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Akhenaten: Egypt's False Prophet Hardcover – 1 Apr 2001
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"Makes abundant use of both archaeological and textual evidence ... For those interested in ancient Egypt, this highly informative book is required reading." --This text refers to the Paperback edition.
About the Author
Nicholas Reeves is the bestselling author of The Complete Tutankhamun and, with Richard Wilkinson, The Complete Valley of the Kings. He is currently Director of the Amarna Royal Tombs Project, Valley of the Kings.
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Yet, it's immensely controversial. Just read some of the other customer reviews!
The reason isn't hard to fathom. Akhenaten (who ruled Egypt for about 20 years around 1340 BC) was a heretical pharaoh who attempted to abolish traditional Egyptian religion in favour of something that looks like monotheism. If this interpretation of Akhenaten's agenda is true, his cult of the Aten (the deified light of the sun) could very well be the world's first monotheist religion. Add to this a curiously naturalistic art, an emphasis on the "here and now", and a seeming rejection of a real afterlife, and you almost wonder whether Akhenaten might have been an Epicurean atheist in disguise!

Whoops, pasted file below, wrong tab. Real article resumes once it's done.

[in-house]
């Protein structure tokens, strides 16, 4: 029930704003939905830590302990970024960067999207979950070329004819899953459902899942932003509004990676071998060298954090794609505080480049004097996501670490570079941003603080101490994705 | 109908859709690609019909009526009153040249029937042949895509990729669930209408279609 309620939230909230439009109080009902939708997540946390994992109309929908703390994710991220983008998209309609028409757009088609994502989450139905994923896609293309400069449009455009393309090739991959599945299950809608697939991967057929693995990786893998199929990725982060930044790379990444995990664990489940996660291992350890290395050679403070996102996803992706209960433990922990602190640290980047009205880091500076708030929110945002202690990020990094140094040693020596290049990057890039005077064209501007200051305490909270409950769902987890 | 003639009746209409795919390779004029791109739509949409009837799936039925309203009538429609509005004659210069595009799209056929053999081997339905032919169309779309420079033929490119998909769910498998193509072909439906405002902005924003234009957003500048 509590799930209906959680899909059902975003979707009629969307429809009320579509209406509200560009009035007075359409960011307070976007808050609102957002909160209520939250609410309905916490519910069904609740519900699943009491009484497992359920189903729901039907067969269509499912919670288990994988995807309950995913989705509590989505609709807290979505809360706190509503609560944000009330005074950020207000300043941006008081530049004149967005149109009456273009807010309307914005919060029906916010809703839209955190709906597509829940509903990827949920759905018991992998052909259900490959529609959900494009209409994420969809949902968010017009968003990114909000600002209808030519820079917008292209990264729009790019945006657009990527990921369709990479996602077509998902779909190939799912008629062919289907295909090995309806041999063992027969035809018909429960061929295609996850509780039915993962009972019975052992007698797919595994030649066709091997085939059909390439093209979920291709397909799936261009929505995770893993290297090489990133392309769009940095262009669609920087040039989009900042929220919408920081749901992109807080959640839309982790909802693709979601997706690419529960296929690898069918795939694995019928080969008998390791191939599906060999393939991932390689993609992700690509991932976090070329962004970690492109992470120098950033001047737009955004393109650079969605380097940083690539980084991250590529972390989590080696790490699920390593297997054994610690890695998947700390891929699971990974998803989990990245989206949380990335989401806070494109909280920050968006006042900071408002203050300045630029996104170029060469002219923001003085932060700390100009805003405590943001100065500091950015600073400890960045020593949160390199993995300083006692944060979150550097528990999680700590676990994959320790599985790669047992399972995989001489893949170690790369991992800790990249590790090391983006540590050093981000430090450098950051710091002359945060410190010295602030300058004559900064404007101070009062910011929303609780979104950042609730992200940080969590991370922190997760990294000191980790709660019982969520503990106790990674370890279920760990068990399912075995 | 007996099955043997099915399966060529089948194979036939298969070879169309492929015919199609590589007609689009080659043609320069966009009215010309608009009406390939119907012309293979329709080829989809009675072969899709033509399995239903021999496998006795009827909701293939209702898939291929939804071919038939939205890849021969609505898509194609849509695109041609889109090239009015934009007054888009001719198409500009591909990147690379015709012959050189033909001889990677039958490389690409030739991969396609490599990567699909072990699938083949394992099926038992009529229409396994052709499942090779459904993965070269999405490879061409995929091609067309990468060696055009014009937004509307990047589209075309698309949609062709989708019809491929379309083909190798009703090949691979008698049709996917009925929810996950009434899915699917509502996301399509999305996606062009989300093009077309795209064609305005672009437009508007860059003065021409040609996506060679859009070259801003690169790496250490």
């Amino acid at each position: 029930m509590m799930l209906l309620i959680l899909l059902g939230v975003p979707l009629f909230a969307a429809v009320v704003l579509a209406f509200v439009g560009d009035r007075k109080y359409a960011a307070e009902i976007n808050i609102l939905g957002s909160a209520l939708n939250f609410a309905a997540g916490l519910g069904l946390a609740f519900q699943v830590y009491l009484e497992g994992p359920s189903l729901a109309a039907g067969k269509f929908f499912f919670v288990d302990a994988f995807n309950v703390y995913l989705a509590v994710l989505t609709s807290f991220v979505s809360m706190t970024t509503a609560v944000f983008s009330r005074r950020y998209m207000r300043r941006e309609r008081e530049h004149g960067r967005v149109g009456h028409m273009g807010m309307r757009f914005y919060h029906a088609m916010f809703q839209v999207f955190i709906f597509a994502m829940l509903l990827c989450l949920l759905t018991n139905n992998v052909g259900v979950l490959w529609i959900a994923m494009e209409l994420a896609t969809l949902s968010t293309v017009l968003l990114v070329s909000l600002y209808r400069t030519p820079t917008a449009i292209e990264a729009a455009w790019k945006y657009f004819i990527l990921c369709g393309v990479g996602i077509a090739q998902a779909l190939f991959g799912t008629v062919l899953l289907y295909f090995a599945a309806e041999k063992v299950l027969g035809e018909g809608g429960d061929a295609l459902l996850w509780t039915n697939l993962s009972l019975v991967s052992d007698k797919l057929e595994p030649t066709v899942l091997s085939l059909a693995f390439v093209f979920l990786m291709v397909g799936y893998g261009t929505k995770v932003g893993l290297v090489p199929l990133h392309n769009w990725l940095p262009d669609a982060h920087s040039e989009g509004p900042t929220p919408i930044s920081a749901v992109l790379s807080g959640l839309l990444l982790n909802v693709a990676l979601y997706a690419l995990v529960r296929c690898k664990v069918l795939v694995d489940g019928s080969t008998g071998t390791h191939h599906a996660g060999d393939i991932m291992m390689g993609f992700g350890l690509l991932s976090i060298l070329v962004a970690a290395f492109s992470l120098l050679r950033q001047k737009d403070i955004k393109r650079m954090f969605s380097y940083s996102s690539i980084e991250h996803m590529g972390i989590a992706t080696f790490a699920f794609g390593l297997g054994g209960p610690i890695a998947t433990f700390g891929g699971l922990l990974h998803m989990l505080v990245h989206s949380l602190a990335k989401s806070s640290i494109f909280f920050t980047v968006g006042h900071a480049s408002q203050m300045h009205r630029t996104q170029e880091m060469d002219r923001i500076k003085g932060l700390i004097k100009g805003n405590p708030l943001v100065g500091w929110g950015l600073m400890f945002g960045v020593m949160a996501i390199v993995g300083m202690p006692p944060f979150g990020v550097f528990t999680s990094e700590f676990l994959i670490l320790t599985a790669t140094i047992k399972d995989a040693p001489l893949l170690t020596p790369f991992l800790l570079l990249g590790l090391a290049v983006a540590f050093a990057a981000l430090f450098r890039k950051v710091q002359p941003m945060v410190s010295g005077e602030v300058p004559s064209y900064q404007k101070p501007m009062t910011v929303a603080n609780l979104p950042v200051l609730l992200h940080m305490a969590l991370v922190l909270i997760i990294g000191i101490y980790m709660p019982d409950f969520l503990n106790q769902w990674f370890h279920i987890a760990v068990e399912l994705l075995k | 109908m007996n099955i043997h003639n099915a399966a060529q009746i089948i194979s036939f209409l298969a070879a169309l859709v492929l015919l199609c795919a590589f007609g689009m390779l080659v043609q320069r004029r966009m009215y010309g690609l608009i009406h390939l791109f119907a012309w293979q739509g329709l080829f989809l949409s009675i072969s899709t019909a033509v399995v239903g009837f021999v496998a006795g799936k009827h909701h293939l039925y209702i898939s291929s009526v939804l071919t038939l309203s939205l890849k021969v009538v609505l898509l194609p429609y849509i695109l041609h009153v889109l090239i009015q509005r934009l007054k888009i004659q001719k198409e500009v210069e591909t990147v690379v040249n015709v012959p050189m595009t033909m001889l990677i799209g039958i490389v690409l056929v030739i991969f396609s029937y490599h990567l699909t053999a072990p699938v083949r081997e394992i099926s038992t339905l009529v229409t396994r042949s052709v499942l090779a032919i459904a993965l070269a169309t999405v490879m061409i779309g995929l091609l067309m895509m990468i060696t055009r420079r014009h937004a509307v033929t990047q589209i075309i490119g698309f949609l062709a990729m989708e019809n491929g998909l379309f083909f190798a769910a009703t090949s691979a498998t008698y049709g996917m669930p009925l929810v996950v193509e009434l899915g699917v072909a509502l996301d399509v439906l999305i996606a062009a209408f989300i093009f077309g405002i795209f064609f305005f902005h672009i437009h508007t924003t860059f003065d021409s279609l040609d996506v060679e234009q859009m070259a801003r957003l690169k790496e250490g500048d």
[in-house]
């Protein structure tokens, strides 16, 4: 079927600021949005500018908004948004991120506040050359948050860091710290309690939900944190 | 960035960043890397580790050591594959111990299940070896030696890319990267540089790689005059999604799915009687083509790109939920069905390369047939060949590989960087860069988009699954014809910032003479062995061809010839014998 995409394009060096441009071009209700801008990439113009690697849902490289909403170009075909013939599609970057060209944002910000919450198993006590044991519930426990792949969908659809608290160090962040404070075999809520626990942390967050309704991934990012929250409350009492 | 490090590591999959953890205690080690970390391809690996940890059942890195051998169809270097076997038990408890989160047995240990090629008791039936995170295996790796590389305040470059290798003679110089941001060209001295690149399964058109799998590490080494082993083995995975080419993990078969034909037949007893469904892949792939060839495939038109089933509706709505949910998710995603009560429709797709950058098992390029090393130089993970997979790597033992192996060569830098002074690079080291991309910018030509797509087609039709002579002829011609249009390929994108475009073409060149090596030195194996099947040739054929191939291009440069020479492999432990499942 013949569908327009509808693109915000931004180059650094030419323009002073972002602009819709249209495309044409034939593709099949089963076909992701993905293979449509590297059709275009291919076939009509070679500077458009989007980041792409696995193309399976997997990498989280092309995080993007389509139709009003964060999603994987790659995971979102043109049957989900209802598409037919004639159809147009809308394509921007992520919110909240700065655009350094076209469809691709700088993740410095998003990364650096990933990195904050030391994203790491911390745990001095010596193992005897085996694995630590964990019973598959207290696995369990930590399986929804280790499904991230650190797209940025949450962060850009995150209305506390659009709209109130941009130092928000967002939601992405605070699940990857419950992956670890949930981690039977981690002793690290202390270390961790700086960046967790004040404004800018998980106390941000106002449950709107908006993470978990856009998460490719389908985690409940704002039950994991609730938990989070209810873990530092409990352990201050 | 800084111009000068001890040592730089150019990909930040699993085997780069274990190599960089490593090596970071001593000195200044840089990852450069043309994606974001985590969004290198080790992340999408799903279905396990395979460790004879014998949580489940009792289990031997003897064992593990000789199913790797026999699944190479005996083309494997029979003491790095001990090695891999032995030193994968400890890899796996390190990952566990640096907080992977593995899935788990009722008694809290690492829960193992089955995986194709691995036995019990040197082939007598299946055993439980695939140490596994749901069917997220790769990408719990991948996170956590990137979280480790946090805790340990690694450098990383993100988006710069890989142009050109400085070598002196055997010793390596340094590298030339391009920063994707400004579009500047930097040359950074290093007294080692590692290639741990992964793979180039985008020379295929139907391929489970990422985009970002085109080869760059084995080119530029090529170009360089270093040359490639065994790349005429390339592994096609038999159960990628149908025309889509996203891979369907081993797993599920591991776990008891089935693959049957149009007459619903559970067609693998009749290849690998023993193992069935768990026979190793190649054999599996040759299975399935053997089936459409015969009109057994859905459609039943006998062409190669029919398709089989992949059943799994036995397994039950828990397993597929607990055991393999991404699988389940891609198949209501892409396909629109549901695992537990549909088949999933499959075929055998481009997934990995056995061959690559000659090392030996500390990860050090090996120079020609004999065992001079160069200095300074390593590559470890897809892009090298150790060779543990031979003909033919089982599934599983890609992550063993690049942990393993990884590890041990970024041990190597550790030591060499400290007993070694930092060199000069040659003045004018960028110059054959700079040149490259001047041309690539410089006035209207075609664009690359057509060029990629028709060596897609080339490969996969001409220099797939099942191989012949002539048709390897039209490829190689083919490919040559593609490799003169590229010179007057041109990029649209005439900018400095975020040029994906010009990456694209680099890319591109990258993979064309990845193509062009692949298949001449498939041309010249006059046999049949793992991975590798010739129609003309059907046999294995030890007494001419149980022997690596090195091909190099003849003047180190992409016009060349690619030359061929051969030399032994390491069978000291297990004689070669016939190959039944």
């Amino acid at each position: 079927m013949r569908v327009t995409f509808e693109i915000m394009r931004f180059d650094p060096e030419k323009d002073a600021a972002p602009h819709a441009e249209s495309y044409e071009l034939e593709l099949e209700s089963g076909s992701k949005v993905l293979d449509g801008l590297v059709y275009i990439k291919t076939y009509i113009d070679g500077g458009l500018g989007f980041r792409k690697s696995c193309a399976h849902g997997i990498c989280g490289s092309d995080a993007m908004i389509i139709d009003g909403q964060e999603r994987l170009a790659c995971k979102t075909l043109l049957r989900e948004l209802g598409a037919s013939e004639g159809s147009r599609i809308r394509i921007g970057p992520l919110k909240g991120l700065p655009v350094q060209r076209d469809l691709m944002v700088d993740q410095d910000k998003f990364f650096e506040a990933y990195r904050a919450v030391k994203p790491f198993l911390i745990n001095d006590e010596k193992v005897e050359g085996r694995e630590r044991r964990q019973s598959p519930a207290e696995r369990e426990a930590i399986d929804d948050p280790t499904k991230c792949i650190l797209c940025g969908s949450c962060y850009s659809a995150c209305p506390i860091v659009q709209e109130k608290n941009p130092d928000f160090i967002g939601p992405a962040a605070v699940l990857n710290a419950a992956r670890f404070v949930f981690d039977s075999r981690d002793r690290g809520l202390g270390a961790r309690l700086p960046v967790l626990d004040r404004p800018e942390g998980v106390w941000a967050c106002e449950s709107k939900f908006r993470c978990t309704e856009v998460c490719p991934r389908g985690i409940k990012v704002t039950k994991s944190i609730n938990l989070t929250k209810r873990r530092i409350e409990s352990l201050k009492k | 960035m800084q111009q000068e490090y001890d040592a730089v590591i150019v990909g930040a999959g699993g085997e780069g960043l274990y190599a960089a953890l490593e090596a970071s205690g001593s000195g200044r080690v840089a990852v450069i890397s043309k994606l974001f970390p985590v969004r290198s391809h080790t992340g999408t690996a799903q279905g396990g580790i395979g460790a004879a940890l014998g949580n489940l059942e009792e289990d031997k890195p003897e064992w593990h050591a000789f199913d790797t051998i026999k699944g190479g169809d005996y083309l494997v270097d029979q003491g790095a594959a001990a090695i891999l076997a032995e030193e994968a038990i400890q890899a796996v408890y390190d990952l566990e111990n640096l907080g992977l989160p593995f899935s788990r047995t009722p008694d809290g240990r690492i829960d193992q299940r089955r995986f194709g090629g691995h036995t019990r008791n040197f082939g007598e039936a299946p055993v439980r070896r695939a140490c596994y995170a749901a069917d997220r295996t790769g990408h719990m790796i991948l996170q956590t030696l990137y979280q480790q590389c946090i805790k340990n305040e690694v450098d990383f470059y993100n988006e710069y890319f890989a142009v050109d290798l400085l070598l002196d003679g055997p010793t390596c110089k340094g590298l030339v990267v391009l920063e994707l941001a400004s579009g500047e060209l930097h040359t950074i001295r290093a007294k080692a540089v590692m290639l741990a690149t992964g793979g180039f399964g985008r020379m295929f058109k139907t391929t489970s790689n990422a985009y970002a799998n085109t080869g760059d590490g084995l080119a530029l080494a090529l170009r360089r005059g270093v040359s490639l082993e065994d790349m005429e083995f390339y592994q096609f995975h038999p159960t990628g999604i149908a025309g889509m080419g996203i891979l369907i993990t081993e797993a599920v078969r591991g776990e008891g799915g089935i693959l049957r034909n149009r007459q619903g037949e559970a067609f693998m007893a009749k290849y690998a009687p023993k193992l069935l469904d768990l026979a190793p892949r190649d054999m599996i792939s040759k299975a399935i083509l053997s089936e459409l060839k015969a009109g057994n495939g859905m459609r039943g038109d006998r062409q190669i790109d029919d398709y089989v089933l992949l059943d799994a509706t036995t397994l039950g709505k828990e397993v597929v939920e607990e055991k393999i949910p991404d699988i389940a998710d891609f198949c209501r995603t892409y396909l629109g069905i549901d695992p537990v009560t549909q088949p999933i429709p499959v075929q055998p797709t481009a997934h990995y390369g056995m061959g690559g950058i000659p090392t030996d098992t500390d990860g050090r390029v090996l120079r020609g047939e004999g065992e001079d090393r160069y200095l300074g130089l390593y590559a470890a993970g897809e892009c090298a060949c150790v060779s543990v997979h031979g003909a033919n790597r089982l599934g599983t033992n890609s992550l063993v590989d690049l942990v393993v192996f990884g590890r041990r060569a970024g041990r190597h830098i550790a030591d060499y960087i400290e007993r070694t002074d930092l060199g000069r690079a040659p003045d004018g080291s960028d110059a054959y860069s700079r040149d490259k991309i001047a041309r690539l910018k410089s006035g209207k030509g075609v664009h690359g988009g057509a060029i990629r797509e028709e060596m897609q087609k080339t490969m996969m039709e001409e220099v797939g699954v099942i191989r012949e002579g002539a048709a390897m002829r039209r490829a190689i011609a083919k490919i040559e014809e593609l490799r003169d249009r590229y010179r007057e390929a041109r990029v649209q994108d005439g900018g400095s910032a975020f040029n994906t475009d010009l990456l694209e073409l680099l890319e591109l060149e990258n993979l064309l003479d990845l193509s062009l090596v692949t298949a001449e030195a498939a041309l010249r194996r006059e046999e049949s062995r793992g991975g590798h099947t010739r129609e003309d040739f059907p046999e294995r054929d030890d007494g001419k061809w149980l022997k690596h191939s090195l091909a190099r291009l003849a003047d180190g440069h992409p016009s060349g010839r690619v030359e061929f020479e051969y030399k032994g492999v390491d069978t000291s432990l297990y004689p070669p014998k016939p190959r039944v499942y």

Since Western culture considers monotheism or atheism as more advanced than polytheism, many have seen Akhenaten as something of an ancient hero. His beautiful queen Nefertiti, weird statues showing Akhenaten with a grotesque body, and the heretical pharaoh's family connections to Tutankhamen, have all added to the mystery and speculations. I suspect the general public still see Akhenaten and Nefertiti in a positive light. There are even New Age cults which consider the man as something of a prophet.
But are we to believe Nicholas Reeves, Akhenaten was a false prophet...
Reeves argues that Akhenaten simply wanted to centralize all power in Egypt into his own hands. Since the priesthood of Amen (and other polytheist priesthoods) owned vast amounts of land, piled up riches in their temples and hence wielded indirect political influence, Akhenaten decided to attack them by launching a fake "monotheist" cult nominally dedicated to Aten but really centred around himself. Akhenaten was the only person who could interpret the will of Aten, and hence became the sole religious power in Egypt. He then unleashed a reign of terror against the traditional priesthoods, all the while confiscating their property. That the cult of Aten was really a cult of Akhenaten is proven, according to the author, by the imposition of house altars showing the royal family. To further his agenda, Akhenaten had a new capital city, Akhetaten, built on a previously empty spot in the desert, thus isolating himself from the traditional capitals of Memphis and Thebes.
Reeves further claims that Akhenaten attempted to isolate Egypt from the outside world, neglected to keep control of Egypt's foreign vassals in Syria, and experimented with economic autarchy. Together with the terror, this supposedly brought Egypt to the brink of disaster.